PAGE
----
In the first moments of her fear, she was certain that this thing at the window was some sort of monster, human or otherwise, attracted by the light of her window and now staring at her with brutal hunger, but it soon became obvious that the thing at the window was neither man nor beast. The crinkling sound she heard wasn’t the gnashing of alien teeth but of plastic rustling in the breeze. Someone had wrapped a large manila envelope in a clear plastic bag, crept across her empty backyard, and fixed it to the screen with a single strip of duct tape.
She peered around the package, scanning the empty yard behind it. Her parents’ comfortable, three-bedroom home was located at the very end of Straight Creek Road near the northernmost city limits. A small patch of forest lay just to the north of the university campus and it was in these woods that her house was nestled. It was the darkness of this forest that made her anxious to see what might be there, but there was nothing that wasn’t there when the sun went down. The back yard was exactly as it was supposed to be, filled with ordinary moonlight and shadow from an ordinary early October evening.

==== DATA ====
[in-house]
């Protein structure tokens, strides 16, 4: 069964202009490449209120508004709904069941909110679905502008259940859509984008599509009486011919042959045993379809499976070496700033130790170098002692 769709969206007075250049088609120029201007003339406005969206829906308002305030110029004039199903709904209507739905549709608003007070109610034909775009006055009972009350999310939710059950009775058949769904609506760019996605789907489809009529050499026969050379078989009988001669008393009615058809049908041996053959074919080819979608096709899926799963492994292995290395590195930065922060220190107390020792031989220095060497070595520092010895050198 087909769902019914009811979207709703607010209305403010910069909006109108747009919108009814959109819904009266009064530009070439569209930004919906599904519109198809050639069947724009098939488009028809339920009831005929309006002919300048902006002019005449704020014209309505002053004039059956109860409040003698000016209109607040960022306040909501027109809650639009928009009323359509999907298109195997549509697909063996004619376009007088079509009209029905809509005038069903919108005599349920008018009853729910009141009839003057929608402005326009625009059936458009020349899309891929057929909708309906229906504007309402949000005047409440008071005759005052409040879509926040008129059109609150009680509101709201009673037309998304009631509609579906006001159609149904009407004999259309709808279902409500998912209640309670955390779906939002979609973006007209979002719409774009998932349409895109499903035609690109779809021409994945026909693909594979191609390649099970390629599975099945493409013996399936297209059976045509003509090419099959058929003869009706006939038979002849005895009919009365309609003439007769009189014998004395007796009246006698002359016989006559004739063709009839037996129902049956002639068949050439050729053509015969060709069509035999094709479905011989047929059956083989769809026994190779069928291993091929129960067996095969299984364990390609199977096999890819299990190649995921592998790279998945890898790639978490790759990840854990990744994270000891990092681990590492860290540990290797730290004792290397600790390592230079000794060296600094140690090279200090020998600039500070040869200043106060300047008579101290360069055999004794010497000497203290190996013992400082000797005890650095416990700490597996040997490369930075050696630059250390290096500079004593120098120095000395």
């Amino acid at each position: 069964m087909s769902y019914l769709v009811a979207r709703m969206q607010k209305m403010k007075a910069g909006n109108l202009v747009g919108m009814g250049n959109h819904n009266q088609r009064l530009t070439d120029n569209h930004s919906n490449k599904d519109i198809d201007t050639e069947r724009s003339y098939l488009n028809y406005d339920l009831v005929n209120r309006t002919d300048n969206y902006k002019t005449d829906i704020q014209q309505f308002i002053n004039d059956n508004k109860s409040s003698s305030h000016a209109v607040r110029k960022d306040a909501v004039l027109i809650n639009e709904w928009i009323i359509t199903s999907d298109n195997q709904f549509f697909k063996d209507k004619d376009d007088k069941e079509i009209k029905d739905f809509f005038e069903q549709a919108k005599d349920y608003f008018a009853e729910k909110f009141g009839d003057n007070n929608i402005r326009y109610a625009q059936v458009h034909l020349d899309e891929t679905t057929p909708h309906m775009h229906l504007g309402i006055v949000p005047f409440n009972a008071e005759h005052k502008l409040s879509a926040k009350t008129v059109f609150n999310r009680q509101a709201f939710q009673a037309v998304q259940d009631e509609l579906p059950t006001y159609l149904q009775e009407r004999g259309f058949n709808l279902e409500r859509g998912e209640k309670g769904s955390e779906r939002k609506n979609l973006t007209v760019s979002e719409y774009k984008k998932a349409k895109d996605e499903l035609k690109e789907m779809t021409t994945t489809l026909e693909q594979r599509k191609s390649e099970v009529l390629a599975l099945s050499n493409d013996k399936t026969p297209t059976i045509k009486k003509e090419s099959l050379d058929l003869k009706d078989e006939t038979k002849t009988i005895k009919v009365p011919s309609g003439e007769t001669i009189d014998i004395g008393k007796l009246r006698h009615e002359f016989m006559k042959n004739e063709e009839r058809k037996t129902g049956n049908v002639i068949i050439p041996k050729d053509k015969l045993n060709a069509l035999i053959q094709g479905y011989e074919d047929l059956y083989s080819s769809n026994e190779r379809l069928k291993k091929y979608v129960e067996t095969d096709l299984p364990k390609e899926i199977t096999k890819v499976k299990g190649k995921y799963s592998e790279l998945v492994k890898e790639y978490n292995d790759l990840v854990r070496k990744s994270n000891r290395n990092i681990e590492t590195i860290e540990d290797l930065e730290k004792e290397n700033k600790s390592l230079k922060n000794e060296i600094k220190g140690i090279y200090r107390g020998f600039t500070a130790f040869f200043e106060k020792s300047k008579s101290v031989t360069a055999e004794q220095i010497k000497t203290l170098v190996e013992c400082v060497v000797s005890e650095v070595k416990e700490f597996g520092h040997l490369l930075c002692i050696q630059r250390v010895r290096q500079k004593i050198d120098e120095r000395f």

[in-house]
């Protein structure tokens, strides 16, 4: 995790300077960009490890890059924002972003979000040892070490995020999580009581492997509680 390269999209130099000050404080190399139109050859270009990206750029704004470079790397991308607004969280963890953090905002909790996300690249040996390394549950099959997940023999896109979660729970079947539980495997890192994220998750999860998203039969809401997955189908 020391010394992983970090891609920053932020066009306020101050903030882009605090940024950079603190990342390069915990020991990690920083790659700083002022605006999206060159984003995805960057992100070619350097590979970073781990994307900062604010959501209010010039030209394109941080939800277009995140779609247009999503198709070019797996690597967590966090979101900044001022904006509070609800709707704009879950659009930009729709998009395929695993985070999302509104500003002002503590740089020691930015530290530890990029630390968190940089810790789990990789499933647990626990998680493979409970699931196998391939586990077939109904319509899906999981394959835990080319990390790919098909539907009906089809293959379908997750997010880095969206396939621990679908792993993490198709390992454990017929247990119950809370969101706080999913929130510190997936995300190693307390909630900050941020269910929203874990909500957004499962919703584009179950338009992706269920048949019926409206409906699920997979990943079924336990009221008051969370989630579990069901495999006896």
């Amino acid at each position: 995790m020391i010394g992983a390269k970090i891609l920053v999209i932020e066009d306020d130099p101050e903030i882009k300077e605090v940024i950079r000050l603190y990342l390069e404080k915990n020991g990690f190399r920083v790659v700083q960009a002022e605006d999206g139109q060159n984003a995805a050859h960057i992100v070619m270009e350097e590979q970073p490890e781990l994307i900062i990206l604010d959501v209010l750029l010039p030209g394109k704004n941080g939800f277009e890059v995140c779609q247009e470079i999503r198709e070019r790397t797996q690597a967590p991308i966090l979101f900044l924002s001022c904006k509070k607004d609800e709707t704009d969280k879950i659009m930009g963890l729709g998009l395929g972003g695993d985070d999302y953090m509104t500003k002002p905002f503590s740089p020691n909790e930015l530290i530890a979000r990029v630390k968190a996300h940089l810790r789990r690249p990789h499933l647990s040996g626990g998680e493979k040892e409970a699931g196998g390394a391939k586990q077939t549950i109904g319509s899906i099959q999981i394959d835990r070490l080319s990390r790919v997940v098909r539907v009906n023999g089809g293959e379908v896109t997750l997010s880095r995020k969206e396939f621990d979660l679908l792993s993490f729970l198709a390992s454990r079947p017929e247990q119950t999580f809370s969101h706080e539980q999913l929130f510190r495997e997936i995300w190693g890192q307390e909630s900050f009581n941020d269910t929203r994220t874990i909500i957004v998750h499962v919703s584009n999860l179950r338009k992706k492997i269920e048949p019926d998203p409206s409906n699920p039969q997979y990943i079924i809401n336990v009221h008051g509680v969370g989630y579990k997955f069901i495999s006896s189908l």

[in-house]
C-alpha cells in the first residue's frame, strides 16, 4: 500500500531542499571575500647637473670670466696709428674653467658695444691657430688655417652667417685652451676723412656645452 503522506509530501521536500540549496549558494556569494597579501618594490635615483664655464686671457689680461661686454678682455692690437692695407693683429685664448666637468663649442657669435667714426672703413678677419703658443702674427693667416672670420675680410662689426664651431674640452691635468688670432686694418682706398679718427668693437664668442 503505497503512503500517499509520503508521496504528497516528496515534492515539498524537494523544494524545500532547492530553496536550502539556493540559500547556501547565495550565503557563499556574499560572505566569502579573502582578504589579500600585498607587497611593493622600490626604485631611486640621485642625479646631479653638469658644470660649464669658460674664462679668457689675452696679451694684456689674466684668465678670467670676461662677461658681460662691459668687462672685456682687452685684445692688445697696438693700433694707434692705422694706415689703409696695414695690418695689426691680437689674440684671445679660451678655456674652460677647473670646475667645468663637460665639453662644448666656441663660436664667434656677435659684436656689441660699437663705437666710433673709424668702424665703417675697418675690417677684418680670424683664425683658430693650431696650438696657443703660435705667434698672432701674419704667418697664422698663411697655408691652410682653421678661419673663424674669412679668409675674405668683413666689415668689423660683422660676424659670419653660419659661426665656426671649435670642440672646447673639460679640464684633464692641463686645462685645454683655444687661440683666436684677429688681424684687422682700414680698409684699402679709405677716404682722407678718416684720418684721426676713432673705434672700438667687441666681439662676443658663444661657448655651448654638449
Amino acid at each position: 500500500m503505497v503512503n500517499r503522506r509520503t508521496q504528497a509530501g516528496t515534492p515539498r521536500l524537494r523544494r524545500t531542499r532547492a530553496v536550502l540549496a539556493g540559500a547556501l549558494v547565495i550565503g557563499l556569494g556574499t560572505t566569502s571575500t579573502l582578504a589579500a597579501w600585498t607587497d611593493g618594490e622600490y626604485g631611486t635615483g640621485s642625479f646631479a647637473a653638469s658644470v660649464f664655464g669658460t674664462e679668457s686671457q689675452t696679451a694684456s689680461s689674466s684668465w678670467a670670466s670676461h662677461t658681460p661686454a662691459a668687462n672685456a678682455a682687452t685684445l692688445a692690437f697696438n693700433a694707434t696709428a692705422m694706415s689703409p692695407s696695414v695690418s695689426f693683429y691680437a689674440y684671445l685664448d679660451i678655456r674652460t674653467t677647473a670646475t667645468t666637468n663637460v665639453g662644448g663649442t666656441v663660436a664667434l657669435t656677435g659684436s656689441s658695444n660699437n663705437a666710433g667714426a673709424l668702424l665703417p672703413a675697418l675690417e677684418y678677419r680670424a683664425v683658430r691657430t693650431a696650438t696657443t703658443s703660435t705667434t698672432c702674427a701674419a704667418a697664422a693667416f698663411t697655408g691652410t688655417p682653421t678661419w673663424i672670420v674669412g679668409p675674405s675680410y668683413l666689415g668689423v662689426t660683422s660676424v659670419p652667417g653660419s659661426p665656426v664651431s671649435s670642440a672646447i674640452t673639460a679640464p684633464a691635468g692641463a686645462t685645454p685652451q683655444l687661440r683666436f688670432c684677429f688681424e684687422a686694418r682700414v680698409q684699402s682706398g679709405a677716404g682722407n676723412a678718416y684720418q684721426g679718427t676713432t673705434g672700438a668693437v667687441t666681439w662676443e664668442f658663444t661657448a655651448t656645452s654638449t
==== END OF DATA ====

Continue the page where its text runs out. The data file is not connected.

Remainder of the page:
Convinced that no ghastly beings were lurking out there, she turned her attention to the envelope itself. There was a name and address scribbled across the front in black marker, but neither was familiar to her. Perhaps whoever left it did so by mistake. The university campus was within walking distance, after all, and it wouldn’t be the first time that a drunken student found his or her way this far from the dormitories.
On the other hand, there was something eerie about the purposefulness with which this envelope was left for her. Whoever it was who had crept up to her window surely could have looked in and seen her sitting on the bed, surely couldn’t have mistaken her for the person to whom this envelope was addressed. For one thing the envelope was addressed to a man. Secondly, would someone so drunk or confused have been so stealthy about delivering a package?